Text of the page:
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Graphene as a Platform for Novel Nanoelectronic Devices


Standley, Brian Lawrence (2012) Graphene as a Platform for Novel Nanoelectronic Devices. Dissertation (Ph.D.), California Institute of Technology. doi:10.7907/6MMB-T165.


Graphene's superlative electrical and mechanical properties, combined with its compatibility with existing planar silicon-based technology, make it an attractive platform for novel nanoelectronic devices. The development of two such devices is reported—a nonvolatile memory element exploiting the nanoscale graphene edge and a field-effect transistor using graphene for both the conducting channel and, in oxidized form, the gate dielectric. These experiments were enabled by custom software written to fully utilize both instrument-based and computer-based data acquisition hardware and provide a simple measurement automation system.

Graphene break junctions were studied and found to exhibit switching behavior in response to an electric field. This switching allows the devices to act as nonvolatile memory elements which have demonstrated thousands of writing cycles and long retention times. A model for device operation is proposed based on the formation and breaking of carbon-atom chains that bridge the junctions. Information storage was demonstrated using the concept of rank coding, in which information is stored in the relative conductance of multiple graphene switches in a memory cell.

The high mobility and two dimensional nature of graphene make it an attractive material for field-effect transistors. Another ultrathin layered material—graphene's insulating analogue, graphite oxide—was studied as an alternative to bulk gate dielectric materials such as Al2O3 or HfO2. Transistors were fabricated comprising single or bilayer graphene channels, graphite oxide gate insulators, and metal top-gates. Electron transport measurements reveal minimal leakage through the graphite oxide at room temperature. Its breakdown electric field was found to be comparable to SiO2, typically 1–3 × 108 V/m, while its dielectric constant is slightly higher, κ ≈ 4.3.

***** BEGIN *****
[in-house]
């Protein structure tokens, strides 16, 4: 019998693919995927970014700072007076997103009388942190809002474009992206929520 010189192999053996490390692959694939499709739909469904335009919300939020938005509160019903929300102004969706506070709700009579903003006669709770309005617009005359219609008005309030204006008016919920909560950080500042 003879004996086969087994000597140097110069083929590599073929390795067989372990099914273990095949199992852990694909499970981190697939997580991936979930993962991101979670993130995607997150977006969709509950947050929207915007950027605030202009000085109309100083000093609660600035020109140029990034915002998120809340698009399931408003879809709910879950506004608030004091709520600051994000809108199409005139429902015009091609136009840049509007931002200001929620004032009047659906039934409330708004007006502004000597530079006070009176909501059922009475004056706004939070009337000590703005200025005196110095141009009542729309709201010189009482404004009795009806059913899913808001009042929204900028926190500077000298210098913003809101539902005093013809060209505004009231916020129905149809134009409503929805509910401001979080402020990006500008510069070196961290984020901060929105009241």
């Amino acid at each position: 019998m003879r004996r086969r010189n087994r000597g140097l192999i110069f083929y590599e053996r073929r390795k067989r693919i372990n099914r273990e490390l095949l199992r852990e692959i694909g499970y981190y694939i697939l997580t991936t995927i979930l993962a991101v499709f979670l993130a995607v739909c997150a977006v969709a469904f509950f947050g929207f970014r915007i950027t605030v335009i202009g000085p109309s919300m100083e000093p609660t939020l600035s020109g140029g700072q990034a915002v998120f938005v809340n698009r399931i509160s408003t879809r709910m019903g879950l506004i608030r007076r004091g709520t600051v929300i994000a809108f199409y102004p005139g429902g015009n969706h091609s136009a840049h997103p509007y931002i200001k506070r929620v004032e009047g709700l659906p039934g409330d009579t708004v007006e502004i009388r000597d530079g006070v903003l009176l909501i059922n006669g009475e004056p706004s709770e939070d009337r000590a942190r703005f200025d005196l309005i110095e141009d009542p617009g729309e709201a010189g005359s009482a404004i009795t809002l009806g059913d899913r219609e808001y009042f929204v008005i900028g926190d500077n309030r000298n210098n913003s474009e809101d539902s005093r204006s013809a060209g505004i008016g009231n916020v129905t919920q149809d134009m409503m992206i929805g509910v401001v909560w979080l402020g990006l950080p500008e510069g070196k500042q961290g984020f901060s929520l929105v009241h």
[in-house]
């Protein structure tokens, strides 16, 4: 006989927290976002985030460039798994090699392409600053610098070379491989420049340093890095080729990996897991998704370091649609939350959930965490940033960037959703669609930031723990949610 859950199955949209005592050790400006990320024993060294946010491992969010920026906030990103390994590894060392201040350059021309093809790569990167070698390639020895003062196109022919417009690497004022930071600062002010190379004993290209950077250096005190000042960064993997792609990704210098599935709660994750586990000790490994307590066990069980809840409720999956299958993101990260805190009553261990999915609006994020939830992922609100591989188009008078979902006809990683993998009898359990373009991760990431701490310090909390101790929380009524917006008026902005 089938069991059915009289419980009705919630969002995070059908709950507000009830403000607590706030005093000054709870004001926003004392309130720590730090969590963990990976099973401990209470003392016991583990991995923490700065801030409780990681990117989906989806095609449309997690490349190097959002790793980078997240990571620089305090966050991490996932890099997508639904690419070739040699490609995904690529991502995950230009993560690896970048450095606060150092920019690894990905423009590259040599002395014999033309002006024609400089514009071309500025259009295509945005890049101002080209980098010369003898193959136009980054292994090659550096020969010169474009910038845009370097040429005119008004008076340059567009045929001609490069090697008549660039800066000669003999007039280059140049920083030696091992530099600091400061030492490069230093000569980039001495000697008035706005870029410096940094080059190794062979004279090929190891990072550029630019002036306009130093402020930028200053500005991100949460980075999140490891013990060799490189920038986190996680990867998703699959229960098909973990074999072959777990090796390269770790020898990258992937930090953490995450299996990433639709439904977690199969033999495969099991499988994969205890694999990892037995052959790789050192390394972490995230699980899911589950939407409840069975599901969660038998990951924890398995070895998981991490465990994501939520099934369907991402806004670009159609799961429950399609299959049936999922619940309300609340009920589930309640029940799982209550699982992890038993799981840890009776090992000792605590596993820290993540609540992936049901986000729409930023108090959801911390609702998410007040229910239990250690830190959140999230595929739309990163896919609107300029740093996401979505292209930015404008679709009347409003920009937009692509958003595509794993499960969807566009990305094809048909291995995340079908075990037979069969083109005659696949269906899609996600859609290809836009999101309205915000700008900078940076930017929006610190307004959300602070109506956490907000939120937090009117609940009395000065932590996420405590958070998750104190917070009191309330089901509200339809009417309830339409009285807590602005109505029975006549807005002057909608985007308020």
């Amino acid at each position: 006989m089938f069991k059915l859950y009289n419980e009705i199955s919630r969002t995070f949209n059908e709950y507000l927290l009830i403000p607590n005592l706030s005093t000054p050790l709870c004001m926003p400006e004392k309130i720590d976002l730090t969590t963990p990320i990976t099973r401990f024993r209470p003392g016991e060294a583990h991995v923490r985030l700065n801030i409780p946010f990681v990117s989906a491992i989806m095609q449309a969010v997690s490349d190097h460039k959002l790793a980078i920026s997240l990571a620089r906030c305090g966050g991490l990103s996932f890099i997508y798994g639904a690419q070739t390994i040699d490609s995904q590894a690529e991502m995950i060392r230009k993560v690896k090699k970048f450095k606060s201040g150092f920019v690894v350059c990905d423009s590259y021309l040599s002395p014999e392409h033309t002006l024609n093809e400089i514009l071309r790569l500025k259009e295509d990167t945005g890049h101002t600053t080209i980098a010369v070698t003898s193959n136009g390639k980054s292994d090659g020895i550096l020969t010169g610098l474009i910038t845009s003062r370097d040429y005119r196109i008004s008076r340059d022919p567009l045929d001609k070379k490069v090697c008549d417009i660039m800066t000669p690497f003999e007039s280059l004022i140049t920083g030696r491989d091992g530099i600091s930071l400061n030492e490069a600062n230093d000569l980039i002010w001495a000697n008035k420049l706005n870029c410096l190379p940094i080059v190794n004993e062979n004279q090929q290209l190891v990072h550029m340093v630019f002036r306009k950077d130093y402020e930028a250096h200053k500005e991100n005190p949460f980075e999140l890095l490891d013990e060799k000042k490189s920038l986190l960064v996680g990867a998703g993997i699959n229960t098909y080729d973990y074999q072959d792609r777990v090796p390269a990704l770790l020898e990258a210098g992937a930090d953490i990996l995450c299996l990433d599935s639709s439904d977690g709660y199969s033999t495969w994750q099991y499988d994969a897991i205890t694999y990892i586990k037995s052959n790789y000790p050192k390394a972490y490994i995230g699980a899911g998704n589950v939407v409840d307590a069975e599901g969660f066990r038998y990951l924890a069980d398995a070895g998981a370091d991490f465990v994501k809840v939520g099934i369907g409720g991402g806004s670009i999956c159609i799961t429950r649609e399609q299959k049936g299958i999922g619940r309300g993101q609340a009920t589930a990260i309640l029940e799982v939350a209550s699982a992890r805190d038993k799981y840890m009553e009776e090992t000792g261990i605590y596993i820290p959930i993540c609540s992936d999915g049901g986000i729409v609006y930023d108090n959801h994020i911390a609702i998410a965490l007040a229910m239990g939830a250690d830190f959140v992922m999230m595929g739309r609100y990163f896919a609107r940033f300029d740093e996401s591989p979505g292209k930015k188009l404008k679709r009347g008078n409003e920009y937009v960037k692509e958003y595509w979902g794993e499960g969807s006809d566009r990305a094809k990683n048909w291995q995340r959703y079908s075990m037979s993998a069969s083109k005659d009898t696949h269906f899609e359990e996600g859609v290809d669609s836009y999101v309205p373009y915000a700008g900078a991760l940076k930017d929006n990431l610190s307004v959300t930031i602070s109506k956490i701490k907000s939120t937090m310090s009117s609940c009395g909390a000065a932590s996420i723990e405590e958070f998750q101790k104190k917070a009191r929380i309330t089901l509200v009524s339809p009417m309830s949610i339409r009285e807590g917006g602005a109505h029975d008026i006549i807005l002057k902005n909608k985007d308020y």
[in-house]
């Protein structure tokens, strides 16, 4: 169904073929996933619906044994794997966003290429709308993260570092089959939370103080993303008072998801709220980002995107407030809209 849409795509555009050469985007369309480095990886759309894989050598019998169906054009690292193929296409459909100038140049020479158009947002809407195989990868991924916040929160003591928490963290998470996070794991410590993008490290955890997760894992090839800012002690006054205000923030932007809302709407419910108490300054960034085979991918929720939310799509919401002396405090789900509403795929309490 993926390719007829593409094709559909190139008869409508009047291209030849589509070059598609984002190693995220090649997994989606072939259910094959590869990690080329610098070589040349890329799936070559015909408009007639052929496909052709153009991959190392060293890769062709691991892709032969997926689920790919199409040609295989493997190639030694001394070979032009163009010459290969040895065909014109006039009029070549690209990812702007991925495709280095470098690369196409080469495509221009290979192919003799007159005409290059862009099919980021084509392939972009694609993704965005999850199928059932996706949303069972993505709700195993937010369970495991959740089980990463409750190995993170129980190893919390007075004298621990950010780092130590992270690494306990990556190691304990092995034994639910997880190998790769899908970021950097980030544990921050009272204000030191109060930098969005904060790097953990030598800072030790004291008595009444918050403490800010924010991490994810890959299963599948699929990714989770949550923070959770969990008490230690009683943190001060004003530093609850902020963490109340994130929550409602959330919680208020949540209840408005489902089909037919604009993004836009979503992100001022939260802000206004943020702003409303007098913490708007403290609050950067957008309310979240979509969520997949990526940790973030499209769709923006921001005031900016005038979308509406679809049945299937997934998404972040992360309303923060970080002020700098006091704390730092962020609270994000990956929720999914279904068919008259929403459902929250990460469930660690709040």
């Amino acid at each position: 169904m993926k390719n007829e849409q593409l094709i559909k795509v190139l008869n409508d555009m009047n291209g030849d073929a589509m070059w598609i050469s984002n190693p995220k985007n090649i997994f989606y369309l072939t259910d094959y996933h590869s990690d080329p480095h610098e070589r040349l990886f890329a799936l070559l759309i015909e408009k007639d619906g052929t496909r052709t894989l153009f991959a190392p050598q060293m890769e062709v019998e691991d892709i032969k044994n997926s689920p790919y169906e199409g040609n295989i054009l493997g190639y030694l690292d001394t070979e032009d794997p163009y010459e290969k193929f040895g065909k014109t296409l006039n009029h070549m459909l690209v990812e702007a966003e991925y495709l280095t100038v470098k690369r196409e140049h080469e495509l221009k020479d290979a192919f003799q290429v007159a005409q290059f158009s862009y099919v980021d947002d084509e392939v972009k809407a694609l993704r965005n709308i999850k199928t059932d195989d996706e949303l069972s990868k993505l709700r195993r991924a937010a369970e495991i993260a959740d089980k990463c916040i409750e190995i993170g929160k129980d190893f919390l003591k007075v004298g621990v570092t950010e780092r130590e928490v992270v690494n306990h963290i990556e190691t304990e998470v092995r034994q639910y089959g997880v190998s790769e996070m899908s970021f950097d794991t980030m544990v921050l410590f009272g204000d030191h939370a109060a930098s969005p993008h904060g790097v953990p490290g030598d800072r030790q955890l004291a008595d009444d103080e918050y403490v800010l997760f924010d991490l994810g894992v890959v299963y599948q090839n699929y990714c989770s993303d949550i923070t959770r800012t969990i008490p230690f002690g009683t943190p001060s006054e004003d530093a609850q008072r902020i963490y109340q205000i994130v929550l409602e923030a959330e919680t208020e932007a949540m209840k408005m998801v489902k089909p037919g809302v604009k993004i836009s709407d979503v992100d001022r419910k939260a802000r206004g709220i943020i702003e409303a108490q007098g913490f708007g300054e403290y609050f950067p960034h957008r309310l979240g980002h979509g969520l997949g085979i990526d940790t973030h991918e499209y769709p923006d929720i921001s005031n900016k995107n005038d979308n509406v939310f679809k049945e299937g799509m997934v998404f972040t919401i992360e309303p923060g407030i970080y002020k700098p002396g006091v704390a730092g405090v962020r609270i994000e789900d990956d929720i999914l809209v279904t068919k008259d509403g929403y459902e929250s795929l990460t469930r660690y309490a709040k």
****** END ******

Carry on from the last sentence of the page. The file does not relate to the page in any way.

As nanoelectronics experiments and their associated instrumentation continue to grow in complexity the need for powerful data acquisition software has only increased. This role has traditionally been filled by semiconductor parameter analyzers or desktop computers running LabVIEW. Mezurit 2 represents a hybrid approach, providing basic virtual instruments which can be controlled in concert through a comprehensive scripting interface. Each virtual instrument's model of operation is described and an architectural overview is provided.

Item Type:Thesis (Dissertation (Ph.D.))
Subject Keywords:graphene; nanoelectronics; data acquisition; field-effect transistors; graphite oxide
Degree Grantor:California Institute of Technology
Division:Engineering and Applied Science
Major Option:Applied Physics
Thesis Availability:Public (worldwide access)
Research Advisor(s):
  • Bockrath, Marc William
Thesis Committee:
  • Schwab, Keith C. (chair)
  • Bellan, Paul Murray
  • Greer, Julia R.
  • Yeh, Nai-Chang
  • Bockrath, Marc William
Defense Date:14 May 2012
Non-Caltech Author Email:brian (AT)
Record Number:CaltechTHESIS:06062012-025632521
Persistent URL:
Related URLs:
URLURL TypeDescription
Default Usage Policy:No commercial reproduction, distribution, display or performance rights in this work are provided.
ID Code:7138
Deposited By: Brian Standley
Deposited On:14 Oct 2013 18:53
Last Modified:03 Oct 2019 23:56

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